Owning the Container

By Deane Barker on November 18, 2005

The big limitation of Web apps is that you’re at the mercy of the user’s browser. It may behave like you want it to, or it may not, but there’s no doubt that it limits how complicated and functional a Web app can get.

In a browser, remember, your page is only in the viewable area because the user has put it there. Your page can leave just as quickly — the user could reload it, they could click on a bookmark, etc.

A browser is a container. Your app is poured into one page at a time, and can just as easily get poured out, sometimes at inopportune times.

This leads to times when you need your app to do just a little bit more than a Web app can do. These are the times when you think, “Should I do this as a compiled, installed app instead?” But that’s a big leap — there really needs to be a middle ground.

Related to this, I’m seeing a fair amount of software these days that’s nothing but a Windows app with a big HTML area in the middle. Just the other day, my company was trying out some financial analysis software that had a familiar Windows feel for all the drop-down menus, and there was a tree-control in the sidebar, but the app itself was all done in an HTML-based workarea in the middle.

It was like a hot-rodded browser that only accessed one set of HTML pages. So, here we have something that’s part installed app, part HTML-based app (in this case, all the HTML content was local, but it could have been remote just as easily).

Could this be the next generation of apps? Sort of half-installed and half-Web? As a friend of mine put it the other day, “You can do a lot more when you own the container.”

For instance, if you own the container you can do things like getting rid of the back button. If you surround the “page area” with enough navigation controls (it is your app, after all, so you know where the user needs to go), do they need a back button? Additionally, you can control things like page load and unload — this means you can make sure they don’t accidentally refresh a form after typing a bunch of data into it.

At the same time, however, the core functionality of the app (the part in the “page area”) can come from a hosted environment, so you get all the benefits of distributing code to your clients, just like any other Web app.

In effect, you have a Web app, but the user accesses it via a customized browser. Obviously, this is only appropriate for apps into which the user has a lot invested. Basecamp comes to mind. We use it a lot around here, and l’d love to have a customized browser for it that would take advantage of all the native Windows functionality to make doing stuff easier.

There are a couple of ways to approach this:

  • You could do the standard Windows app way — write an app in C# or whatever that’s centered around a big HTML rendering control in the middle of the page. Any page loaded into that would have full rights to affect the container into which its loaded (you should, of course, lock down the servers to which it can access).

  • Wouldn’t XUL do this? I’ve played with XUL a little bit, and it strikes me you could really blur the line between what’s a Web app and what’s a compiled app.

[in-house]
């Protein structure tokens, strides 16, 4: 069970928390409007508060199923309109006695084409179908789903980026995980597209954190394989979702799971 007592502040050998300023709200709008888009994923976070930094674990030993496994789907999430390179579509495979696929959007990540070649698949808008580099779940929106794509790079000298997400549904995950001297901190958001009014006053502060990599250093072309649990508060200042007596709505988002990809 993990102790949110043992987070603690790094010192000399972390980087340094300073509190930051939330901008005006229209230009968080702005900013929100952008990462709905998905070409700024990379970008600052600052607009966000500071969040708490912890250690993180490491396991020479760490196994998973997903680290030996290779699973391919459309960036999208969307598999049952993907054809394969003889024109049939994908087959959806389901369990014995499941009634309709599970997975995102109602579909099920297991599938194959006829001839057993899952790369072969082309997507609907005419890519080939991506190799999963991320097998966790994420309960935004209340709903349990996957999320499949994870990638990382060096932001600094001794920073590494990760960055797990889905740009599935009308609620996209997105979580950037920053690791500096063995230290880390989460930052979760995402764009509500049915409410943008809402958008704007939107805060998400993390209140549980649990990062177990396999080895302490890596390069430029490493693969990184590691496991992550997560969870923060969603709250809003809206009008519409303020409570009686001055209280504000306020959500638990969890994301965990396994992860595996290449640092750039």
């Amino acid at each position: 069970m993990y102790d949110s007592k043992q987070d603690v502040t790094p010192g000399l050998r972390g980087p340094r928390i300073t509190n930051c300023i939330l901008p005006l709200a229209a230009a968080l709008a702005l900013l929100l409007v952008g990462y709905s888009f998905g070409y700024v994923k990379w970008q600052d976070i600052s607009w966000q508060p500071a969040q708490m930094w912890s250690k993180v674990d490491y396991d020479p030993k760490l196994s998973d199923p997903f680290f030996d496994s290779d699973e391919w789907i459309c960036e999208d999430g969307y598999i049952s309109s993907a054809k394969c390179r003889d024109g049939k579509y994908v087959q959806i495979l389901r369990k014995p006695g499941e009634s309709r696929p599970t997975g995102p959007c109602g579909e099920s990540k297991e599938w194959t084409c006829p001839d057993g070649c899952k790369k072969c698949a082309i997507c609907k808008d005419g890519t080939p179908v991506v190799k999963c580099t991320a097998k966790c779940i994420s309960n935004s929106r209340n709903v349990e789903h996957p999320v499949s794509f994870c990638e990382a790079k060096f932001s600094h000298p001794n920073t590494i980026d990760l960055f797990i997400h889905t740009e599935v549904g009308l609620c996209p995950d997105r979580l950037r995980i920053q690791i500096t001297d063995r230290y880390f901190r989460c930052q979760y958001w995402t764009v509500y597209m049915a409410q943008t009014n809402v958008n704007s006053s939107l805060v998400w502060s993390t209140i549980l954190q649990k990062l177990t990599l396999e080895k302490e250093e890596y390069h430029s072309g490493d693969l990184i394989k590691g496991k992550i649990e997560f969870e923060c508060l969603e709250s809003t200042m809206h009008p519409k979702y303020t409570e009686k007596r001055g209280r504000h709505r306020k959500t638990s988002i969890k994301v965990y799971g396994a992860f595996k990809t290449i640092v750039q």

• Microsoft has a technology that they talk about very little called “HTML Applications.” These are HTML files with an “hta” extension that you can fire up in a stripped-down browser window and which have full rights to the Windows environment.

    I used this to write a little app that batch-transformed XML documents against an XSLT — everything was written in client-side VBScript. It worked beautifully and I wrote it in an evening.

    The only big problem with this is that HTML Applications are really flightly about loading new pages into the same process. They tend to (1) not do it, or (2) treat the attempt as a download and ask the user what they want to do with the file.

    (However, if you just loaded and reloaded the active “page” by massaging the innerHTML of the BODY tag, then you might have something. Combine with with XMLHttp and there you go.)

So, am I smoking crack here, or is owning the container a practical, usable way to bridging the gap between a Web app and an installed app?

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Comments

  1. The problem is if you own the container you have to maintain it. And that’s a pain in the ass. If you change a web app you have some servers to roll it out to, but you control those servers (likely with an iron fist) so the enviornment is the same and it’s not that big of a deal.

    But if you change your container then you need to roll it out to ???’s of desktops, all with different OS’s and different levels of user ability. And you have to be ready to handle (in your code) cases where somebody doesn’t upgrade, or can’t so you constantly maintain backwards functionality. It’s a mess.

    XUL might be a way around this since I believe you can run remote XUL scripts as long as you escalate your privileges. But then you need all of your users to have the correct version of firefox/mozilla installed.

    Owning the container does fix a lot of your web app functionality problems, but it opens up a huge can of worms related to app maintanence.

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